Appeal Decision 222 - Certificate of Lawful
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March 2011 - Code a00222
Summary of Case (appeal
The property is a house, and
the application was for a proposed outbuilding consisting of a swimming pool building, ancillary changing rooms
and underground plant. As I was unable to view the drawings for this application, please refer to the extract
below from the appeal decision notice for further details.
The key issue was whether the
proposed outbuilding would be contrary to Class E, part E.1(b), which states that “Development is not permitted
by Class E if … any part of the building, enclosure, pool or container would be situated on land forward of a
wall forming the principal elevation of the original dwellinghouse”.
The Inspector stated the
“The dispute turns on
which elevation forms the principal elevation of the original dwellinghouse. [The application site] is situated
in the open countryside. The main buildings are set well back from [the road]. The residential accommodation
consists of an altered and extended farmhouse and an attached, sizeable former barn that was converted to form
an extension to the original farmhouse. The proposed swimming pool building and underground plant would be
located in the garden to the north-west of those buildings, between them and [the road].
I have been referred to
the August 2010 publication by the Department for Communities and Local Government, Permitted development for
householders – Technical guidance. This is useful informal guidance which supplements the 2008 Order and is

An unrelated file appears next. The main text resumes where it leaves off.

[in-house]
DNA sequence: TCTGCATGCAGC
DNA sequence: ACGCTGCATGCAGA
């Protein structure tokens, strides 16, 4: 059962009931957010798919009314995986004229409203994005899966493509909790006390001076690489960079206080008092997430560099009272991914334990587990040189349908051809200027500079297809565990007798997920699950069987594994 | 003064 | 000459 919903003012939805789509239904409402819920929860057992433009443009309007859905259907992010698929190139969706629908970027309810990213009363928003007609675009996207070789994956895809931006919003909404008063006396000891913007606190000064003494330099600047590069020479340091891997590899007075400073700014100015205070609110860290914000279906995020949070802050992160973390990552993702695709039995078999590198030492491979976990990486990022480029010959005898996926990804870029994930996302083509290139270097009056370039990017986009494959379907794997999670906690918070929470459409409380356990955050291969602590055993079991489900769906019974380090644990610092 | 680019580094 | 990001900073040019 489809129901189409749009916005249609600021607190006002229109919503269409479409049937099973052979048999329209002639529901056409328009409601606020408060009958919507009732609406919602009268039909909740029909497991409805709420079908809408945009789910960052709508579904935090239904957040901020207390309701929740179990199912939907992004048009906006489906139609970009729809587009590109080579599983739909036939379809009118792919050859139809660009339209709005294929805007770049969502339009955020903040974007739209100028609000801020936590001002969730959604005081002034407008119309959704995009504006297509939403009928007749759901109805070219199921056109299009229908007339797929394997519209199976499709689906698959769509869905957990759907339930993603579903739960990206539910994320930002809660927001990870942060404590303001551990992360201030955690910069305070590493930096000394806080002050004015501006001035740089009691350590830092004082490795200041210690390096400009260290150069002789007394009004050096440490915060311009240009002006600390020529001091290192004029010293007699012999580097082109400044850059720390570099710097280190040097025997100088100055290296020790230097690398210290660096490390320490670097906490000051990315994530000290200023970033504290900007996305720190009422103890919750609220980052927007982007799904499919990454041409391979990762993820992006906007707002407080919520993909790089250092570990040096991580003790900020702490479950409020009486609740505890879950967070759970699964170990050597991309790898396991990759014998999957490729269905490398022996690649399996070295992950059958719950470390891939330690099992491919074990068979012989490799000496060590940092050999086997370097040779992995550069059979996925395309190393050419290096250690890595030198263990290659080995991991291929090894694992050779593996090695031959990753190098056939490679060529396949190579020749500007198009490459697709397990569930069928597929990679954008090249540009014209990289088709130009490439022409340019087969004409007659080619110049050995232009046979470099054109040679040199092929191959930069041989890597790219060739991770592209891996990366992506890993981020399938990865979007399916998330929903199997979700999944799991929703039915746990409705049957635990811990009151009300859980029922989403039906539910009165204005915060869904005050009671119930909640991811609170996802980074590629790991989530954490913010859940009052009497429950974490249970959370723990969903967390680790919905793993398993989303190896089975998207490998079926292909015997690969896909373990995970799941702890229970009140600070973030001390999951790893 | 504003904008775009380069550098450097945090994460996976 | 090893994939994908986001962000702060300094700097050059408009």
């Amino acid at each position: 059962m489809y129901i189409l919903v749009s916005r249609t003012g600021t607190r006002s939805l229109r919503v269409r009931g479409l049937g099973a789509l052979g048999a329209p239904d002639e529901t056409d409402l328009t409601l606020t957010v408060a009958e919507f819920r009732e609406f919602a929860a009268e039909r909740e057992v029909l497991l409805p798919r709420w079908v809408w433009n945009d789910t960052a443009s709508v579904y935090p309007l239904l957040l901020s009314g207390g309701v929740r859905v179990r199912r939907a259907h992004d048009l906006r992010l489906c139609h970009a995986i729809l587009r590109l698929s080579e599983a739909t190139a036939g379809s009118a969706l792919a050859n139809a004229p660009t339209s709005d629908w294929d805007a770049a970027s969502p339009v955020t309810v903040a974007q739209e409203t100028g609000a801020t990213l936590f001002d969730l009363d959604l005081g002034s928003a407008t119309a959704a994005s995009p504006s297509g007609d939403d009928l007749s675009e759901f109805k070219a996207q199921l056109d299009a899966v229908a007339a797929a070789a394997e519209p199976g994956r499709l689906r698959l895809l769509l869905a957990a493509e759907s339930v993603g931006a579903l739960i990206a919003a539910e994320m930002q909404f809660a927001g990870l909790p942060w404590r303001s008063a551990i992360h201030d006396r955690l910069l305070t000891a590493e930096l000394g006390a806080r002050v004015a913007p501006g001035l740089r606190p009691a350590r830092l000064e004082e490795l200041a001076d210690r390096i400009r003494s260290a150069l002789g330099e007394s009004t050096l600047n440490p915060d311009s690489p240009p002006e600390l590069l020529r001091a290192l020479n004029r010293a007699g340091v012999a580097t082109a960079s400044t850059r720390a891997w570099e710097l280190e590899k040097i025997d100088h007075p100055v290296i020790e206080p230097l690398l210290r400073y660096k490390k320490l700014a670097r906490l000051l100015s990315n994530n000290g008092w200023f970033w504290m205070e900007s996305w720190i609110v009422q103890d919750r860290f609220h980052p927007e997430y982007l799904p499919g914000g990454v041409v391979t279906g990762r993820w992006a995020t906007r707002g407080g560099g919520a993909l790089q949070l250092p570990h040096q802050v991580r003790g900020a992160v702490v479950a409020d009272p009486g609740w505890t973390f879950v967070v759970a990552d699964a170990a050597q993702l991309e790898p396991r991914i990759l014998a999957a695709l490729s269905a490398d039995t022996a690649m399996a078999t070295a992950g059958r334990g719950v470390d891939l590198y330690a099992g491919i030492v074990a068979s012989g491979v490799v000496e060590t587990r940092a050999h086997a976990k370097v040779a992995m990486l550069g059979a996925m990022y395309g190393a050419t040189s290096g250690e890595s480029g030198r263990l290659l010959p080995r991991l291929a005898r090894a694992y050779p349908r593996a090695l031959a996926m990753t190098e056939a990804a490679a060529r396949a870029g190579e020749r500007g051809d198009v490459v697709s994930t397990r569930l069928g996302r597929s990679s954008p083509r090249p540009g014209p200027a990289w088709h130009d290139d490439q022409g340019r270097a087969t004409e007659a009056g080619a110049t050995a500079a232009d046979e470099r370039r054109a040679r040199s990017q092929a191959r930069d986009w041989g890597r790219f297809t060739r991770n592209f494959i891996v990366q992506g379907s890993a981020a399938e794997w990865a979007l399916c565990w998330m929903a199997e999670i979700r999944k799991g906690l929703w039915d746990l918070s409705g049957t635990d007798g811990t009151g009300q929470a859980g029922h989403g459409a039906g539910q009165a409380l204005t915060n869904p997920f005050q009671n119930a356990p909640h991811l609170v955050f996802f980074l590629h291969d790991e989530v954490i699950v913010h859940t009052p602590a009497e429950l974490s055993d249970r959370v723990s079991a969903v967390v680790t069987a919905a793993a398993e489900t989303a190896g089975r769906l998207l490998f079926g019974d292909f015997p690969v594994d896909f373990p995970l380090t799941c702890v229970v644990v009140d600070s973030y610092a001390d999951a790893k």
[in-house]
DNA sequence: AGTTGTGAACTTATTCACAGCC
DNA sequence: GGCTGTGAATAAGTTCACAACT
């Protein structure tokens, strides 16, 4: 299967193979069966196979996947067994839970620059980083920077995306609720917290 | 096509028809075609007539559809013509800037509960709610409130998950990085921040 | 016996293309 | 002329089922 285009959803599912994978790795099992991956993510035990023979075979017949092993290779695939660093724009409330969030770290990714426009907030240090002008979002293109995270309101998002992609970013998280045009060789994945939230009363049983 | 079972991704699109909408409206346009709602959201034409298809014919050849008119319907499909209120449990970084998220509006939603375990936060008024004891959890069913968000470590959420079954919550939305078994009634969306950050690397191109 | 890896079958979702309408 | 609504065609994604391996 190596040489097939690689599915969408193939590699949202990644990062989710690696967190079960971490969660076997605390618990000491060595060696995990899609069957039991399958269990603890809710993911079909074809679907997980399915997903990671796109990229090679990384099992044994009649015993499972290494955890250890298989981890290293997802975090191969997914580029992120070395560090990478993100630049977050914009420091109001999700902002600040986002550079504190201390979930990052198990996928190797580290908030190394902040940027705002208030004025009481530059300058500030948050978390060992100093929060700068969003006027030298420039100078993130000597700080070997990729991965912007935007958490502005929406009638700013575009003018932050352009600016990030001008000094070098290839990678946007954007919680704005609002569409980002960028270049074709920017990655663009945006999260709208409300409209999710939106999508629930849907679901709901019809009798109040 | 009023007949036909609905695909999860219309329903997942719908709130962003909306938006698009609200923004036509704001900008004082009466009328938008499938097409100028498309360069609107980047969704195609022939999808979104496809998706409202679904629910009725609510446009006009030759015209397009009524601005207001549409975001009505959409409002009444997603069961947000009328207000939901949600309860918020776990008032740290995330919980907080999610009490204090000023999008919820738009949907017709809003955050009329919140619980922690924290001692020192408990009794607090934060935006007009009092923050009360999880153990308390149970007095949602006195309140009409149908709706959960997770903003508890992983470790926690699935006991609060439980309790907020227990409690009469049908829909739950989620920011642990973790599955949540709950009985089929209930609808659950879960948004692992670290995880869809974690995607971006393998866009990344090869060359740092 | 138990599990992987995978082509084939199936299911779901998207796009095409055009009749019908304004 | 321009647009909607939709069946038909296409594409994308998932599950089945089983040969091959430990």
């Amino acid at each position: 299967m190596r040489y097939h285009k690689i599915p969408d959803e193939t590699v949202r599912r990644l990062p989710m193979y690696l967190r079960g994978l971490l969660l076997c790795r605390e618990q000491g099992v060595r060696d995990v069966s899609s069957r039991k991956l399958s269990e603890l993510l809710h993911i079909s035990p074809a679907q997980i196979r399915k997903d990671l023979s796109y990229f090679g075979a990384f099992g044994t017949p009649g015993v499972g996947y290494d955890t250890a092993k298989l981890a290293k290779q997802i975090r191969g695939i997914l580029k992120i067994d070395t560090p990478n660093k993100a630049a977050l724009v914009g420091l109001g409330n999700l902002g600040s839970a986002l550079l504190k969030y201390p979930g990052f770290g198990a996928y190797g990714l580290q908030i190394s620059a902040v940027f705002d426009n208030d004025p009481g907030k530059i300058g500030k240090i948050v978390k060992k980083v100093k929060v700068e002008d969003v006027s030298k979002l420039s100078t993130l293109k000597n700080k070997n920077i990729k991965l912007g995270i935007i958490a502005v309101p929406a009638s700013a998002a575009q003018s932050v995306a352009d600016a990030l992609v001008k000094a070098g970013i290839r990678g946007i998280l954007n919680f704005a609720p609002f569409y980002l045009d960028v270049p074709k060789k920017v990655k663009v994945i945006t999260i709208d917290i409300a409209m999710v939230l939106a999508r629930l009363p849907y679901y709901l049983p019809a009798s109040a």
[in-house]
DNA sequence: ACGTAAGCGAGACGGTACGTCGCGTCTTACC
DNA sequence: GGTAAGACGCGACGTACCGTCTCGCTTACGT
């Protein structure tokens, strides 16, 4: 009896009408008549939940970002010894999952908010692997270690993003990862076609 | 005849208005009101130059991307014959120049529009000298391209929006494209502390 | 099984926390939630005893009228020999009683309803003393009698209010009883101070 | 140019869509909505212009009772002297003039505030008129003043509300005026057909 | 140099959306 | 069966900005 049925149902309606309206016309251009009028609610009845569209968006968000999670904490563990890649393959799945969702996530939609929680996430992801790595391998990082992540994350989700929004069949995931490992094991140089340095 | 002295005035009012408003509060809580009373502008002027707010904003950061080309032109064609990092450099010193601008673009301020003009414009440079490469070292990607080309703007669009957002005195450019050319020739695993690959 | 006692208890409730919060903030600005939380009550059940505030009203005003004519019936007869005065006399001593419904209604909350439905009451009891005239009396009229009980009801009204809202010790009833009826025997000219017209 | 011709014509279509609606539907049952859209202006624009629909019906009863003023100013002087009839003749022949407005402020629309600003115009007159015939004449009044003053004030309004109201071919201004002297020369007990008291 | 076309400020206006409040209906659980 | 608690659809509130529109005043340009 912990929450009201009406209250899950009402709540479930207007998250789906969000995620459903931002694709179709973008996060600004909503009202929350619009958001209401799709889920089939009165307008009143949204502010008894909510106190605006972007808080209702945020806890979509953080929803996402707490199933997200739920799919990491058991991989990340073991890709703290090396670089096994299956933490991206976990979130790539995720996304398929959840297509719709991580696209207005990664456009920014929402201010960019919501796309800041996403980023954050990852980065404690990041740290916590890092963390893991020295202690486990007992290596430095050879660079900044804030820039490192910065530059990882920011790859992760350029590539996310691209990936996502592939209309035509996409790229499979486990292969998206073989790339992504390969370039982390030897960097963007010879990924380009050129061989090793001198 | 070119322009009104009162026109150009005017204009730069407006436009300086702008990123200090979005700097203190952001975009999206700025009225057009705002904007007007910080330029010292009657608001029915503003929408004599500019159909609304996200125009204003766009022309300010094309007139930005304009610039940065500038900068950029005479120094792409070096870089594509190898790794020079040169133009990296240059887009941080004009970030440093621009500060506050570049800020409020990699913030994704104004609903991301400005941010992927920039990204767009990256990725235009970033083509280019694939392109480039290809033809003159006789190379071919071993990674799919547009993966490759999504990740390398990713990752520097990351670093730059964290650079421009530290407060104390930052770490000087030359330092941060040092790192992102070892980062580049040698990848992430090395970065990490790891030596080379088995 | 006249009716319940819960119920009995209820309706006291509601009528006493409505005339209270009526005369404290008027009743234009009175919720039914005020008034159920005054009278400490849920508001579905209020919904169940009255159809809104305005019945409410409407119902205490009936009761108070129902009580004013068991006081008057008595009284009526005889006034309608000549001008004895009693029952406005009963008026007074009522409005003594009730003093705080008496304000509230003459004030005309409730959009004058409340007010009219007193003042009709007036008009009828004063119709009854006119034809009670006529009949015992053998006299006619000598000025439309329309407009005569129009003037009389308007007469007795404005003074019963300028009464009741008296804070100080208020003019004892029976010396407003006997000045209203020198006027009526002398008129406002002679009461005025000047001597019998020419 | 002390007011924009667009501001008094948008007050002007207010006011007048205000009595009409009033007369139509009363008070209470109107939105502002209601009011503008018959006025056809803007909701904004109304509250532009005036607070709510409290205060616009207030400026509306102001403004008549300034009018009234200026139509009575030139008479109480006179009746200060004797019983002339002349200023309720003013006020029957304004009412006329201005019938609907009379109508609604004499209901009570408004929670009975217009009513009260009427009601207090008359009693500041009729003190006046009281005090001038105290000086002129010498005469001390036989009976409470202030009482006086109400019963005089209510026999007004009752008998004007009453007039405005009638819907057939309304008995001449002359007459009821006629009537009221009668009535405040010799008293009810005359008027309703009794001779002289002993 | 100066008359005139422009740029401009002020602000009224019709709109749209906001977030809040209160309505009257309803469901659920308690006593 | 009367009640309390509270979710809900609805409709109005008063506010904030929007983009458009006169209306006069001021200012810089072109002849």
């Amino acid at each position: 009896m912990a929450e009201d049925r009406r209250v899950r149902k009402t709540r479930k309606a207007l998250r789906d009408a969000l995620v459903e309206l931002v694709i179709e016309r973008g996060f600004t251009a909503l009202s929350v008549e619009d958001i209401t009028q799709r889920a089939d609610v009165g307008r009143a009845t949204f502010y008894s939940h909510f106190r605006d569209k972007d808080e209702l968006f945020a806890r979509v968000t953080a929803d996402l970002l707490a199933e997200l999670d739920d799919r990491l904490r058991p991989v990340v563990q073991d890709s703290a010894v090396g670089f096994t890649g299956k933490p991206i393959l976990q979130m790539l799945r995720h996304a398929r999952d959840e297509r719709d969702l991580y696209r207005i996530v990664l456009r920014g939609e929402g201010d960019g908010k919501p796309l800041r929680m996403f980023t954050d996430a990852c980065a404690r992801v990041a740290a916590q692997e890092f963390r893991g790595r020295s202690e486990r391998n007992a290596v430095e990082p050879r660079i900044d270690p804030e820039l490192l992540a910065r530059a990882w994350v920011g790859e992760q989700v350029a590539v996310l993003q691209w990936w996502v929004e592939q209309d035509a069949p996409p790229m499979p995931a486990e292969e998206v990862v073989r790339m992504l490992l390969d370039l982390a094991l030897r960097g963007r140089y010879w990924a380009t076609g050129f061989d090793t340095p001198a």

designed to achieve consistency in decision-making. There is still a need to have due regard to the wording of
the 2008 Order.
In most cases the
principal elevation of the original dwellinghouse would be more or less the same as the principal elevation of
the existing dwellinghouse. However, caution needs to be exercised in this case given the number of changes at
[the application site] over time. Class E.1 (b) of the 2008 Order refers specifically to the original
dwellinghouse and not to the existing house. It seems to me that both parties may have focussed their
analysis on the far larger dwelling which currently exists.
In deciding what the
principal elevation of the original dwellinghouse is, I lay some importance on how people – public and private,
on foot and in vehicles – approach the dwelling. In this case vehicles and pedestrians approach the dwelling
along an access drive which leads them into a courtyard overlooked by the south-eastern elevation of the
original farmhouse and the north-eastern elevations of both the converted barn and the original house. This
arrangement of buildings has persisted for a long time and there is a strong likelihood that such an arrangement
existed in 1948, except the barn then would have been in agricultural use.
The nearest impression I
have of the appearance of the original dwelling is from the plans associated with two planning applications
submitted in 1976 and 1981. The two-storey extension to the farmhouse permitted under reference 8/76/1009 is
shown on the plans at the stage the adjoining barn received permission for conversion to additional residential
accommodation under reference 8/81/1010. Looking at the plans of the dwelling as it stood in August 1981 (i.e.
before the barn was converted), the principal elevation of the original dwelling was almost certainly the
stepped south-east facing elevation looking across the courtyard. At that time, it contained the front entrance
door in a porch, the door to a kitchen, two ground floor windows to habitable rooms and three first floor